Sherpa variety dryland rice planted a month later than normal at Tuckurimba, via Lismore, is showing how the crop can perform in a wet summer.
Rice grower and consultant with The Natural Rice Co, Steve Rogers, has welcomed the season, so different from the past few, especially last summer when little rice was harvested, with most crops baled for silage after an in crop rainfall of just 180mm.
This year the first rains came late, with crop direct drilled immediately after a Christmas fall of 50mm. In the dozen weeks since more than 600mm has fallen on the part of the Richmond floodplain which combined with warmth and sun, has worked in Sherpa's favour.
"It hasn't missed a beat, said Mr Rogers. "We need a season like this to remind people why dryland rice is so suited to the North Coast."
Having said that, this year's late planting came in the nick of time, with much cooler weather arriving just after pannicle initation - a critical period in grain development when temperatures must remain above 17 degrees Celcius.
With fungal disease prevalent in the north and water pricing a setback for irrigated growers in the south, coastal subtropics provide something of a sweet spot for this fledgling industry with no fungicides required and pesticides used rarely for African black beetle and wire worm.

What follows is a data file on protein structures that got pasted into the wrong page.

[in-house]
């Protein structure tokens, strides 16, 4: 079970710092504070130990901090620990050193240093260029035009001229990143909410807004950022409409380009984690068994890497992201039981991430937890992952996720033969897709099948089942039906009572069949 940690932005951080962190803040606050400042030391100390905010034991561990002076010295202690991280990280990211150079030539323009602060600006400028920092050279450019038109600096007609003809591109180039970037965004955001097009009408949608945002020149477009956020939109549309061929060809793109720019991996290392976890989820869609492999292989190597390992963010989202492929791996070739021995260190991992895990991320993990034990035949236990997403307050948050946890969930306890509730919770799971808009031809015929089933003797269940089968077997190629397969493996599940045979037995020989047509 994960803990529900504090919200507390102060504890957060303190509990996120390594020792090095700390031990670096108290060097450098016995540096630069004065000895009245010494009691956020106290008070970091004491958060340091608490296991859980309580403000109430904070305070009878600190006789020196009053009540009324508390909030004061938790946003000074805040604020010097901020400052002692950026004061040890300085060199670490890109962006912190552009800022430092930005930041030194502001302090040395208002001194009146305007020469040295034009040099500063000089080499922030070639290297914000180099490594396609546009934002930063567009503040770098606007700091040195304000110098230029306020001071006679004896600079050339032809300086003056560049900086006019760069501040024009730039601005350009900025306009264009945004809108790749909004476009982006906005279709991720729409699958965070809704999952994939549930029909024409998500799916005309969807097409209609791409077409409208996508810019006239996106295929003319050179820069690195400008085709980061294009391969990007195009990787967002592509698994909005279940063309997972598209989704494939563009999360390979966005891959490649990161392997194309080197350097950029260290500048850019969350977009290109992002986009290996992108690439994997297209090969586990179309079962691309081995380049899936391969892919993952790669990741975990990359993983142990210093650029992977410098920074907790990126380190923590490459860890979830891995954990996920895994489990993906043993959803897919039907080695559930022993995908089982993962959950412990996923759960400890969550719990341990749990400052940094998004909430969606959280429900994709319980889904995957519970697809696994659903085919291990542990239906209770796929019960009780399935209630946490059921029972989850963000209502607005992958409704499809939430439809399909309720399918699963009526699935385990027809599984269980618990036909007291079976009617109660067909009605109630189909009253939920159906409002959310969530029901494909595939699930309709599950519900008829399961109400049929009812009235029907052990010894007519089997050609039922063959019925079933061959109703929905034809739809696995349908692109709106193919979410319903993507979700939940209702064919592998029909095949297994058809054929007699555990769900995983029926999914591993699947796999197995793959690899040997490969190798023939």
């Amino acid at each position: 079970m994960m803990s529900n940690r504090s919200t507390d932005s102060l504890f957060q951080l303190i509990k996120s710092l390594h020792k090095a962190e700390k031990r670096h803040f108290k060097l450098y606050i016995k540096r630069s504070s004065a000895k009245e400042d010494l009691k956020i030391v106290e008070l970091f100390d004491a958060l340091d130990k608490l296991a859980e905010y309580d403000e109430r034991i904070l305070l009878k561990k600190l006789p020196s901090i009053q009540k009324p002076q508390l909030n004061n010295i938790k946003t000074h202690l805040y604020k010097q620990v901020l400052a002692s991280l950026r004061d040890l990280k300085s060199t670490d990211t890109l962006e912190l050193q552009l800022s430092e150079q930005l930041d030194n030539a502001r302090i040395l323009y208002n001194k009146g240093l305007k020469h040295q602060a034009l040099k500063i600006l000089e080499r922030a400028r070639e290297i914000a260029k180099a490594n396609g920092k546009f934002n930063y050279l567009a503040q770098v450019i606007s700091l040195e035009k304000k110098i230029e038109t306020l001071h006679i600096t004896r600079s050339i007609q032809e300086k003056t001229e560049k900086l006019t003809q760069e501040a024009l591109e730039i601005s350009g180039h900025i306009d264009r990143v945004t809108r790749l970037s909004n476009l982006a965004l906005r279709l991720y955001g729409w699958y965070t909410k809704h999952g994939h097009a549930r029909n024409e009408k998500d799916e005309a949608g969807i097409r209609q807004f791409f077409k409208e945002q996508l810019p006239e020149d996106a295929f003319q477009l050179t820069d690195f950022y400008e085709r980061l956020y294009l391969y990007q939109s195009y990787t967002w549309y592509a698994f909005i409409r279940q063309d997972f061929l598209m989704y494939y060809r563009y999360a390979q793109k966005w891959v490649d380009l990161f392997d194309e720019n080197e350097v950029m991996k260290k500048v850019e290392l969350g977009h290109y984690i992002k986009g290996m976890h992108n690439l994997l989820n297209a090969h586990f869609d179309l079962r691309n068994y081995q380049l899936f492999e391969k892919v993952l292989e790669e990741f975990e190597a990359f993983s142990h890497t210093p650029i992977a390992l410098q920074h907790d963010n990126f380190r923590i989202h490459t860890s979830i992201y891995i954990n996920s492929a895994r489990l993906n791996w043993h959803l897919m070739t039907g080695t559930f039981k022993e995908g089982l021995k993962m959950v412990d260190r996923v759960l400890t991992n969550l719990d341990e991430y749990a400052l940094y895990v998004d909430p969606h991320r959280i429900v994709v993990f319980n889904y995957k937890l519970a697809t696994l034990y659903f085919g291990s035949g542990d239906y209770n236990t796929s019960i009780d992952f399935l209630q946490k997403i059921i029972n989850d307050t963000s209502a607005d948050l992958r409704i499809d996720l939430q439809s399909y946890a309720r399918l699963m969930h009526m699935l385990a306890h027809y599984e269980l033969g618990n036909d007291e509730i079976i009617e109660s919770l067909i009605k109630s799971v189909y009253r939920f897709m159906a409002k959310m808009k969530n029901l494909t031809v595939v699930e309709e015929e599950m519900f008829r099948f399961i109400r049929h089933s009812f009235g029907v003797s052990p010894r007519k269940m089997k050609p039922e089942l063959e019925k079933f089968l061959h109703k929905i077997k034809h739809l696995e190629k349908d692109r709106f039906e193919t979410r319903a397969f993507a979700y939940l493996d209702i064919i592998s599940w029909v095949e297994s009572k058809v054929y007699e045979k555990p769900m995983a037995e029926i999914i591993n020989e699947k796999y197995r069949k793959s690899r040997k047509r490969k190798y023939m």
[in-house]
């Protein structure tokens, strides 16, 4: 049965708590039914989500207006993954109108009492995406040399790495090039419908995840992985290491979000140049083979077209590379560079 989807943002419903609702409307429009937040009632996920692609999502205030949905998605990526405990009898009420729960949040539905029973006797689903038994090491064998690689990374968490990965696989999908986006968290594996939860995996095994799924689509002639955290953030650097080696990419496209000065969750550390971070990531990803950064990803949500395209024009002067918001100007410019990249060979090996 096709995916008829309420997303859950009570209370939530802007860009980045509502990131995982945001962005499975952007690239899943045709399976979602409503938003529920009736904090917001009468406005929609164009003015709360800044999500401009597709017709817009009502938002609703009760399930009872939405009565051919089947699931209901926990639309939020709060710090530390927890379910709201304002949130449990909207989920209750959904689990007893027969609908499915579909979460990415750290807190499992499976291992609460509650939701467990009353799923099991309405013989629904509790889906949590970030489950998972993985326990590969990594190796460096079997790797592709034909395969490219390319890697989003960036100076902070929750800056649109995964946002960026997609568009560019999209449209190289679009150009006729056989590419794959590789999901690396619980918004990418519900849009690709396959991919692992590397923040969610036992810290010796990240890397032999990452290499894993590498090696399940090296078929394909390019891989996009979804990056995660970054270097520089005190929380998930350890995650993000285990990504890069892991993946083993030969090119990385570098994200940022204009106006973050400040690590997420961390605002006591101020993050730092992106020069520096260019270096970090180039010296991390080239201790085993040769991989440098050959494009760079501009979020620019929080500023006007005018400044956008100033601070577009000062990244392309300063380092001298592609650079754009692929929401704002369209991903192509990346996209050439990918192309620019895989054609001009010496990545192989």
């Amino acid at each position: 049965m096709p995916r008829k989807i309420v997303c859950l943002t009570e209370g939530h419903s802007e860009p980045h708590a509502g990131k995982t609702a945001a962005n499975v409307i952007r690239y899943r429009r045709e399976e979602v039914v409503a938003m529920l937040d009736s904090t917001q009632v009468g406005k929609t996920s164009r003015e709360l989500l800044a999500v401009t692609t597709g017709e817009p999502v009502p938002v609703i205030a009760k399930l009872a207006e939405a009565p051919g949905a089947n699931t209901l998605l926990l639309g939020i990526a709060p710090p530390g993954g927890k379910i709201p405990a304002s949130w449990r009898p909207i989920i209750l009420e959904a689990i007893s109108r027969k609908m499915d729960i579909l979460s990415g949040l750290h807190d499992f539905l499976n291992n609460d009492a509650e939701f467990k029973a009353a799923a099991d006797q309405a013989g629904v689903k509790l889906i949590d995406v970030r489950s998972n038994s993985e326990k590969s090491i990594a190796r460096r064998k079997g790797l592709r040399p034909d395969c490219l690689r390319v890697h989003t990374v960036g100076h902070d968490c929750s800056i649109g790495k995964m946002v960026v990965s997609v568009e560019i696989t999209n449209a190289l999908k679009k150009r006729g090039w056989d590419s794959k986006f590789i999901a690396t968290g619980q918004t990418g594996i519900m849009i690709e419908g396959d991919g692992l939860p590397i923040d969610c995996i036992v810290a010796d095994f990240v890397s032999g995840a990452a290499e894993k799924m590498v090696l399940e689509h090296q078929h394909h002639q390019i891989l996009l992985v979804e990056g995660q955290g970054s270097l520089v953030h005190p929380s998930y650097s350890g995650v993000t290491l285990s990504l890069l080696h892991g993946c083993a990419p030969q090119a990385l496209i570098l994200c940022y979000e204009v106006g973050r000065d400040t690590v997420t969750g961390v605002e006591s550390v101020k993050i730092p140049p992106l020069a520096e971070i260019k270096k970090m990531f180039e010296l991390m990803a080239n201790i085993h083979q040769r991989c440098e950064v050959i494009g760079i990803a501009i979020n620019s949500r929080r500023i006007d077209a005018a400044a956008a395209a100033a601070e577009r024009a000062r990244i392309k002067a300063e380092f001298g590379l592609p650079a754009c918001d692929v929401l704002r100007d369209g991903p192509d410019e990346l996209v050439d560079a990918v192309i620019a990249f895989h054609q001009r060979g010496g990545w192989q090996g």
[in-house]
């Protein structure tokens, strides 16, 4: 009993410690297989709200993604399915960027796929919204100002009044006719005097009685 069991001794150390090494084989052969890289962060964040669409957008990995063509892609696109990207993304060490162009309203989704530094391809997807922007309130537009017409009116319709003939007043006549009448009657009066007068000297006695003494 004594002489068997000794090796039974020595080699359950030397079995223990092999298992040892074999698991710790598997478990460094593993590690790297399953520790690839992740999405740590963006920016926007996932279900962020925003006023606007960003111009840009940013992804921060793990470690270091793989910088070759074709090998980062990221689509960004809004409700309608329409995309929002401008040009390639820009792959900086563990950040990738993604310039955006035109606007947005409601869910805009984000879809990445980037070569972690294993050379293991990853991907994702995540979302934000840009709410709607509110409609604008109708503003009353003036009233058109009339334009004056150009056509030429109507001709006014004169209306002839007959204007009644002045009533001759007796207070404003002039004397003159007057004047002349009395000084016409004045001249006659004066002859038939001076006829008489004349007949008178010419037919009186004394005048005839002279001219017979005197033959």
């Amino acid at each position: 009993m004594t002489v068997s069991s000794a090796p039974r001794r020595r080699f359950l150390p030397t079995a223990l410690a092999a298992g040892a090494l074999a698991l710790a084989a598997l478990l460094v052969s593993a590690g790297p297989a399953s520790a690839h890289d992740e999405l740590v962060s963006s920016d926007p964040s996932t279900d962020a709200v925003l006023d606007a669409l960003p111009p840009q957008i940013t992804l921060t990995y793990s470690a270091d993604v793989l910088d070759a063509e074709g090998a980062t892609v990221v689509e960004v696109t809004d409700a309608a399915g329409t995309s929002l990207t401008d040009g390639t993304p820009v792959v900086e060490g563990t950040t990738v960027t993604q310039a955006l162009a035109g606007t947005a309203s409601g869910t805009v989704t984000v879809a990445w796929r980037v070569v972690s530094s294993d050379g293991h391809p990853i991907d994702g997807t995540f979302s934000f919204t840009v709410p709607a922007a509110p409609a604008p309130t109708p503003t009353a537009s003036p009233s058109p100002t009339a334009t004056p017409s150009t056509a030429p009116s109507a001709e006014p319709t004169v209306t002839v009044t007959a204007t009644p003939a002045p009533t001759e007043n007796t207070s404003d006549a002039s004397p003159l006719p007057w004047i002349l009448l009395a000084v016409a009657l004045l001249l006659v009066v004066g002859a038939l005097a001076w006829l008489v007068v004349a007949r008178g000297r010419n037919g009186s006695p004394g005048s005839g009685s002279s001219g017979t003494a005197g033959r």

Grass control, however, is regarded as part of the management, with Cortiva's new group A and I chemical Agixa proving to work well, especially blended with group C propanol to reduce resistance. Meanwhile, group A Barnstorm remains in short supply.
The Natural Rice Co has long held plans to develop its own mill at Kyogle, on land it owns, when paddy production hits 10,000t but for now grain is milled through a private contractor and packed in Sydney.
Some of it goes into healthy rice snacks produced by the company which are gaining access to supermarket shelves. There is now government funding to research other niche rice varieties - like red, as well as black, that could play into farmers' favour.
Rice being a grass doesn't fit into a sugar cane rotation as neatly as broadleaf legumes, like soybeans but is a good option for growers who have a bad broadleaf weed problem. But when it come to cash return Mr Rogers says the crop offers merit - especially when a season like this rewards little else.
"Economically, dryland rice can fit into a rotation," he says, noting the Tuckurimba paddocks had the potential to deliver 9 tonnes to the hectare at $500/t.